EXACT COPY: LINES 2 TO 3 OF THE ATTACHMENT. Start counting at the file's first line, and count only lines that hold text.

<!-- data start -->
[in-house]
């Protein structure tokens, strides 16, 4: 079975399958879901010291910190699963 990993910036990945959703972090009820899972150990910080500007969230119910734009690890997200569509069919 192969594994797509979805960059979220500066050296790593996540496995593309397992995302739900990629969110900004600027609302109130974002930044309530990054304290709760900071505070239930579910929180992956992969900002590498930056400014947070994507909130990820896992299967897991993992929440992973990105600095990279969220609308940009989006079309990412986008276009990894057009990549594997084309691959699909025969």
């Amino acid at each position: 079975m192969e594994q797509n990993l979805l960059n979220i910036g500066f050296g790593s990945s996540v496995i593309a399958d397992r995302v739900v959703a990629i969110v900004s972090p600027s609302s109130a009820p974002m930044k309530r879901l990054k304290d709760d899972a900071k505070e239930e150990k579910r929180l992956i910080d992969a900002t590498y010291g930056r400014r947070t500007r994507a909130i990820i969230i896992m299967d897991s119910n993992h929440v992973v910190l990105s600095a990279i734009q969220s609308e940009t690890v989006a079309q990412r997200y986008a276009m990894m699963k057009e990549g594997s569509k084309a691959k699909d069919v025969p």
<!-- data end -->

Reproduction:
């Protein structure tokens, strides 16, 4: 079975399958879901010291910190699963 990993910036990945959703972090009820899972150990910080500007969230119910734009690890997200569509069919 192969594994797509979805960059979220500066050296790593996540496995593309397992995302739900990629969110900004600027609302109130974002930044309530990054304290709760900071505070239930579910929180992956992969900002590498930056400014947070994507909130990820896992299967897991993992929440992973990105600095990279969220609308940009989006079309990412986008276009990894057009990549594997084309691959699909025969």
């Amino acid at each position: 079975m192969e594994q797509n990993l979805l960059n979220i910036g500066f050296g790593s990945s996540v496995i593309a399958d397992r995302v739900v959703a990629i969110v900004s972090p600027s609302s109130a009820p974002m930044k309530r879901l990054k304290d709760d899972a900071k505070e239930e150990k579910r929180l992956i910080d992969a900002t590498y010291g930056r400014r947070t500007r994507a909130i990820i969230i896992m299967d897991s119910n993992h929440v992973v910190l990105s600095a990279i734009q969220s609308e940009t690890v989006a079309q990412r997200y986008a276009m990894m699963k057009e990549g594997s569509k084309a691959k699909d069919v025969p």